New Beginnings for Marvel


photo (c) Marvel

Jackie Sibila, Staff Writer

Longing. Rusted. Seventeen. Daybreak. Furnace. Nine. Benign. Homecoming. One. Freight car. Any true Marvel fan will immediately recognize the infamous words that trigger Bucky Barnes, the Winter Soldier. These words, which have not been heard since “Captain America: Civil War,” have reappeared in the new mini-series, “The Falcon and the Winter Soldier.” The show dives into the complex narrative of Bucky Barnes’s life after he lets go of his assassin ways, as well as post-snap Avenger Sam Wilson, the Falcon. It’s jam-packed with action, plot twists and tributes to beloved characters. However, “The Falcon and the Winter Soldier” isn’t just about Bucky and Sam. Real-world issues are incorporated to highlight their prevalence in today’s world.

The show takes place after “Avengers Endgame’’, separately portraying the lives of Bucky and Sam. Bucky has been pardoned by the government, now requiring therapy since he must be a normal civilian. He attempts to make amends with people he hurt as the Winter Soldier, a mind-controlled assassin. One of the first topics the show touched on was Bucky’s PTSD. Instead of brushing off his trauma, he has to learn to overcome his nightmares and self-hatred head-on. Bucky’s given new development that displays the beginning of his healing process without the Winter Soldier.

But Bucky isn’t the only one navigating a new life. Sam contemplates what to do with the shield bequeathed to him by Steve Rogers. He ultimately hands it to the U.S. government, choosing to only remain the Falcon. Bucky and Sam then team up to investigate a rebel group known as the Flag-Smashers who want to unite the world, though violently by killing with their super-soldier strength.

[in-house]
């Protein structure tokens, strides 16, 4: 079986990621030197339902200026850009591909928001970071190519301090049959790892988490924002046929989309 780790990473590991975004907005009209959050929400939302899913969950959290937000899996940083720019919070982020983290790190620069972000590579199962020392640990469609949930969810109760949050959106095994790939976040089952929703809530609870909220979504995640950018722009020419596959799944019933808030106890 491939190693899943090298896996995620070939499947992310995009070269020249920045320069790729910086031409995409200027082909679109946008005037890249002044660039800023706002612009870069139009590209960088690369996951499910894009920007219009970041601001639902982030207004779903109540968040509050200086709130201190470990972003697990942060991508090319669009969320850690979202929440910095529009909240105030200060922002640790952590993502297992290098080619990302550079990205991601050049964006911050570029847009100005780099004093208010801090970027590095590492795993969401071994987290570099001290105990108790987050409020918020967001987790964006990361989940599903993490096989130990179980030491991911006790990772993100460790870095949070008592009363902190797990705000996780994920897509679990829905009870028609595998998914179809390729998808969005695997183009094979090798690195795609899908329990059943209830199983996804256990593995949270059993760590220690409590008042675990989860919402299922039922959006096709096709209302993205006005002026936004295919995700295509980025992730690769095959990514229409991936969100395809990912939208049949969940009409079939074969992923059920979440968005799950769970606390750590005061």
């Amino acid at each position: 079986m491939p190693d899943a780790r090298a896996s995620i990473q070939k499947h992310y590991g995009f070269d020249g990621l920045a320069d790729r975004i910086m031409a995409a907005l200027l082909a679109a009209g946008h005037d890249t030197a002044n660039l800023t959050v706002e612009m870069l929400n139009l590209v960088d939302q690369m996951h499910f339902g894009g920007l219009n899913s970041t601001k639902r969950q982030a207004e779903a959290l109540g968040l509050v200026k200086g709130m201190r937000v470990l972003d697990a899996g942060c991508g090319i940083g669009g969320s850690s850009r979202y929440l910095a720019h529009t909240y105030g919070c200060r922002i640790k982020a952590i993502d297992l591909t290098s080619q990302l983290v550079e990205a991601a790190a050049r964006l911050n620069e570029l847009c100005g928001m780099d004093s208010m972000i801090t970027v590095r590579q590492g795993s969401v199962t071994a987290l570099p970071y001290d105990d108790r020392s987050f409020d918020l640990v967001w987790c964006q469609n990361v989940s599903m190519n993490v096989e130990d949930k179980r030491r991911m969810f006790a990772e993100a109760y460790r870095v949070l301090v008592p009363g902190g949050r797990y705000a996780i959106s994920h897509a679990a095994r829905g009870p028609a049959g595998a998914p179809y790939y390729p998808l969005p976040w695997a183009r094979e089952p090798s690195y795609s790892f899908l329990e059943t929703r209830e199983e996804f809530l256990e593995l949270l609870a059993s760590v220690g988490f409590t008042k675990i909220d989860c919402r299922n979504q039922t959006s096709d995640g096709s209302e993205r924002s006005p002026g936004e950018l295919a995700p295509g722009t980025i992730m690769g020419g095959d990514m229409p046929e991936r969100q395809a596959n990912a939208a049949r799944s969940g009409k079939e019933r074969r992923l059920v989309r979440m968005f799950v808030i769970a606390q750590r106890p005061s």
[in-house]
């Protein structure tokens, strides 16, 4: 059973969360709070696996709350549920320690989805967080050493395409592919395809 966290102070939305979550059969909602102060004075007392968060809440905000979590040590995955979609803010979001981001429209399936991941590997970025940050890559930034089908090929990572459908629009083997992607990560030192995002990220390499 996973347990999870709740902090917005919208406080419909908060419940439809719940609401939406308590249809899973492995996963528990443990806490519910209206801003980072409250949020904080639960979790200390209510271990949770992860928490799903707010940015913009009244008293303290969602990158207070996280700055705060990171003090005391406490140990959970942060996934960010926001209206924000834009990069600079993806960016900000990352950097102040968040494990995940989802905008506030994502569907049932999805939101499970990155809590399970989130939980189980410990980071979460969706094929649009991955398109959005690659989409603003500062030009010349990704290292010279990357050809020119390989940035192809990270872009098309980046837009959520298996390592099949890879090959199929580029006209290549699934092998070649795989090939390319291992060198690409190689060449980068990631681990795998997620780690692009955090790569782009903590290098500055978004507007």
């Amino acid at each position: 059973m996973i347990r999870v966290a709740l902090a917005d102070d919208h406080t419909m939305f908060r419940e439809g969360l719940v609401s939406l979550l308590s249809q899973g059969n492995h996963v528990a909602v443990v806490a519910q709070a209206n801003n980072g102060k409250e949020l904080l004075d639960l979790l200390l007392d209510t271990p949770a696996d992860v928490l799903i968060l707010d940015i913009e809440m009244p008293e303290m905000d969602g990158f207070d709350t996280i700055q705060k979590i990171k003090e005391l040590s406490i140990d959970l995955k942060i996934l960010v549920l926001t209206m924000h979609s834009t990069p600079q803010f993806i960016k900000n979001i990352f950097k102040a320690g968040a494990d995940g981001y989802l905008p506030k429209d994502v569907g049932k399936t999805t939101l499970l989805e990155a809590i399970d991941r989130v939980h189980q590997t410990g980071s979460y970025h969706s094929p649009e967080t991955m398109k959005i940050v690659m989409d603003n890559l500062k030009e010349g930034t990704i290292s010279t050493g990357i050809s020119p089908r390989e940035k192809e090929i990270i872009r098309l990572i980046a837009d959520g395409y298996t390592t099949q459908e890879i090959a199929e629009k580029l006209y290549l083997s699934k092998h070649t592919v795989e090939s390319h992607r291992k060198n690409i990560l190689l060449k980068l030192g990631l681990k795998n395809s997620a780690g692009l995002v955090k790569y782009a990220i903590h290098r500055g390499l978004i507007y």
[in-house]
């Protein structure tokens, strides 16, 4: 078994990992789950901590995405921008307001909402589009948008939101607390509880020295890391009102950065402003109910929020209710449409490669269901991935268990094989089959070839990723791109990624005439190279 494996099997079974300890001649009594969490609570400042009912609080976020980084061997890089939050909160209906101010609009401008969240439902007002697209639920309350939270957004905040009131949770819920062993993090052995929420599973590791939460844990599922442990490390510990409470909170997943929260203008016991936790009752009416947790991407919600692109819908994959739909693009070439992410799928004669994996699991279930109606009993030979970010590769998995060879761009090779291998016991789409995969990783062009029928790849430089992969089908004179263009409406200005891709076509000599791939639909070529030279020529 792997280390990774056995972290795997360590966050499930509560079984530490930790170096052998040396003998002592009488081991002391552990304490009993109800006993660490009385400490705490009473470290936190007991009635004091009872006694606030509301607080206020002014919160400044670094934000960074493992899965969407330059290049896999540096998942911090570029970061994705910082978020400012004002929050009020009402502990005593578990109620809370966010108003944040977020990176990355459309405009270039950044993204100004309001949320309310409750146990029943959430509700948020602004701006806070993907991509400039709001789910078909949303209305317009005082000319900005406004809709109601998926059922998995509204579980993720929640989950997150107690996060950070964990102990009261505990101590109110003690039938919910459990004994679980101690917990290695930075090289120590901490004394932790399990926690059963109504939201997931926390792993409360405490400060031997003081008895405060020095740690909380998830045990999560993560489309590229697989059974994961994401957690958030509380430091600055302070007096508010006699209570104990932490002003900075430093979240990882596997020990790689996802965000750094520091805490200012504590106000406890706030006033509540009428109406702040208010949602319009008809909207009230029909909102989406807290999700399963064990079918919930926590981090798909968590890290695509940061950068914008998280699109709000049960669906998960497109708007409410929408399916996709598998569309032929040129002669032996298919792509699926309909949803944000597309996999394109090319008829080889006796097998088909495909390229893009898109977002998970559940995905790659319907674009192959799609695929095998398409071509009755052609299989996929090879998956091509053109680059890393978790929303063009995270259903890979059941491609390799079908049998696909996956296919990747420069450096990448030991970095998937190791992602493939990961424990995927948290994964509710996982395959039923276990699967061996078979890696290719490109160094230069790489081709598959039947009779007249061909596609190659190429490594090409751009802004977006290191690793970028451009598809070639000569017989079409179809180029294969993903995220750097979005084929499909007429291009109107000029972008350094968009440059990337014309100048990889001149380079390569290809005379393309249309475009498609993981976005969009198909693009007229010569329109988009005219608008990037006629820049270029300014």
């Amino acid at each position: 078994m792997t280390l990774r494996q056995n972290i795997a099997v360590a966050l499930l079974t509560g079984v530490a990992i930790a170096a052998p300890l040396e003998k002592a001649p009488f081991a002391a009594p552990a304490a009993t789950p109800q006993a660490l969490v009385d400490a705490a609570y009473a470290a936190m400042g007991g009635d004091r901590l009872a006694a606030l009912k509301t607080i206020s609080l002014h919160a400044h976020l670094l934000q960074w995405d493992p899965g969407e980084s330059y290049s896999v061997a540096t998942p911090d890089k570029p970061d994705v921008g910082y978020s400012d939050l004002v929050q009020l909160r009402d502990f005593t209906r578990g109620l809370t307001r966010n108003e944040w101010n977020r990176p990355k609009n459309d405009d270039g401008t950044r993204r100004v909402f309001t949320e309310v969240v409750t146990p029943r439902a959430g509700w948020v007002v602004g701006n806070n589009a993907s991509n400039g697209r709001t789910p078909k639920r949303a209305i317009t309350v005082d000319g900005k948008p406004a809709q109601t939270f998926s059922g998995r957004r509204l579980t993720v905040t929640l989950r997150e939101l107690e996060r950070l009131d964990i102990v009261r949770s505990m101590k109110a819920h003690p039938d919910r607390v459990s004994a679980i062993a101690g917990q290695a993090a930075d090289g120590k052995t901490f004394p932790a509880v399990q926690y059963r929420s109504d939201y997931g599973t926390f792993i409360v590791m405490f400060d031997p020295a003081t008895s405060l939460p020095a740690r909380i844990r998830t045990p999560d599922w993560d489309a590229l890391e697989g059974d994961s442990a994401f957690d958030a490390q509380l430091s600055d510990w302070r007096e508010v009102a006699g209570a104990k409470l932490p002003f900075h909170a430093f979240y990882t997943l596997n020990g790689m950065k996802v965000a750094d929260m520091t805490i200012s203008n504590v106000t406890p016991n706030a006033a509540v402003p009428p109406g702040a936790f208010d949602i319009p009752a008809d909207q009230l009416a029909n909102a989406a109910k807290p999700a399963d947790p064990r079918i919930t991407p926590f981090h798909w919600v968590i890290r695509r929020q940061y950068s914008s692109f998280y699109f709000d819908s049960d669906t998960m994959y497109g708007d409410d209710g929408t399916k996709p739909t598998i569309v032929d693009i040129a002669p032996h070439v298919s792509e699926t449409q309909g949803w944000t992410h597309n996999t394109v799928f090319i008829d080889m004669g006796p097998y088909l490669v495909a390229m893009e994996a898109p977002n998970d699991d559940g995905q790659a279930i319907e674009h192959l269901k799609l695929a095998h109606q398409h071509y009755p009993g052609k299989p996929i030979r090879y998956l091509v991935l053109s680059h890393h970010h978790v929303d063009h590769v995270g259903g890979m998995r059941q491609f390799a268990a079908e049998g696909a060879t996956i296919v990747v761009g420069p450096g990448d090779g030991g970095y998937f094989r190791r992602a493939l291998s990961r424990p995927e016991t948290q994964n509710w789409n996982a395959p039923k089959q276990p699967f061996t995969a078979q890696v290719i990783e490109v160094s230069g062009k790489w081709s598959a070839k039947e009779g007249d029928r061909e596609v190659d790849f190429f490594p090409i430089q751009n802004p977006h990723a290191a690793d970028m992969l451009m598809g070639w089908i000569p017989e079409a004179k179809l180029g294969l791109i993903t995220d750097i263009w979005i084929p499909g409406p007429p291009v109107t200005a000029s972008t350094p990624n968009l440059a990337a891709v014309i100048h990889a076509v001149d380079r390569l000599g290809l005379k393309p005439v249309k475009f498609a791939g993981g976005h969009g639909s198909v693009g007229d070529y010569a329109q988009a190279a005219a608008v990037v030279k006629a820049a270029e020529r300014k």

This quest leads them to Baltimore, where Bucky introduces Sam to another super-soldier in hopes of gaining information about the newly created super-soldier serums. The audience soon finds out that there had been a Black super-soldier for years and the government had hidden it. This man, Isaiah, had been a hero, but because of his race, he was denied the recognition, respect and humane treatment he deserved. In addition, when Bucky and Sam are arguing outside, a cop shows up and asks Bucky if Sam, who is Black, is bothering him. This show touches on the topic of racism and this scene exemplifies the dangerous treatment of Black Americans in this country.

It is imperative that platforms such as TV shows touch on topics such as these. Not only does it raise awareness and bring this topic to the forefront, but it also gives the viewer the perspective of seeing the discrimination firsthand, assisting in the acceptance that something must be done about this. It demonstrates the hypocrisy of Captain America, both Steve Rogers and John Walker (the “new” Captain) fitting a specific type, while supposing to represent everyone in our country. Incorporating the topic of racism into The Falcon and The Winter Soldier gives educational value to the show and gives the message that the treatment of Black Americans must be changed.

“The Falcon and the Winter Soldier” has done a great job of integrating these heavy topics into an engaging plot. Audiences remain entertained throughout with the return of Zemo—the antagonist back from “Captain America: Civil War”—introducing the Flag-Smashers and the new Captain America, John Walker. The season had a satisfying ending with Sam finally wielding the shield and taking down the Flag-Smashers, while Bucky lets go of his past and accepts what good life can be.